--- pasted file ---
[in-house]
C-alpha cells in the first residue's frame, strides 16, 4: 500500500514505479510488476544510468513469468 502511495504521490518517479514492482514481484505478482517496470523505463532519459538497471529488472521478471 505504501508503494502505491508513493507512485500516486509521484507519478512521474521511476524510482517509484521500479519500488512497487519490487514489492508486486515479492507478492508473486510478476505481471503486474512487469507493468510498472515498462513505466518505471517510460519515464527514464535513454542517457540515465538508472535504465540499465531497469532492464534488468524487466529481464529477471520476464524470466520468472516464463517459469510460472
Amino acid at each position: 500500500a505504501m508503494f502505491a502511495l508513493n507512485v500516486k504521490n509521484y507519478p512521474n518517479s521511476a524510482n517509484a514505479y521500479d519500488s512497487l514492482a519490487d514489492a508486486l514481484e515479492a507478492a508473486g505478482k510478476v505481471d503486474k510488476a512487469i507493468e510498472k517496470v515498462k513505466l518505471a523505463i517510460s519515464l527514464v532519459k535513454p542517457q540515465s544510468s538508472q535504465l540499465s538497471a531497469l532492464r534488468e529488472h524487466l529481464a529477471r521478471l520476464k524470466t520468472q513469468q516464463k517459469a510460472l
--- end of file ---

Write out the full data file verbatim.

[in-house]
C-alpha cells in the first residue's frame, strides 16, 4: 500500500514505479510488476544510468513469468 502511495504521490518517479514492482514481484505478482517496470523505463532519459538497471529488472521478471 505504501508503494502505491508513493507512485500516486509521484507519478512521474521511476524510482517509484521500479519500488512497487519490487514489492508486486515479492507478492508473486510478476505481471503486474512487469507493468510498472515498462513505466518505471517510460519515464527514464535513454542517457540515465538508472535504465540499465531497469532492464534488468524487466529481464529477471520476464524470466520468472516464463517459469510460472
Amino acid at each position: 500500500a505504501m508503494f502505491a502511495l508513493n507512485v500516486k504521490n509521484y507519478p512521474n518517479s521511476a524510482n517509484a514505479y521500479d519500488s512497487l514492482a519490487d514489492a508486486l514481484e515479492a507478492a508473486g505478482k510478476v505481471d503486474k510488476a512487469i507493468e510498472k517496470v515498462k513505466l518505471a523505463i517510460s519515464l527514464v532519459k535513454p542517457q540515465s544510468s538508472q535504465l540499465s538497471a531497469l532492464r534488468e529488472h524487466l529481464a529477471r521478471l520476464k524470466t520468472q513469468q516464463k517459469a510460472l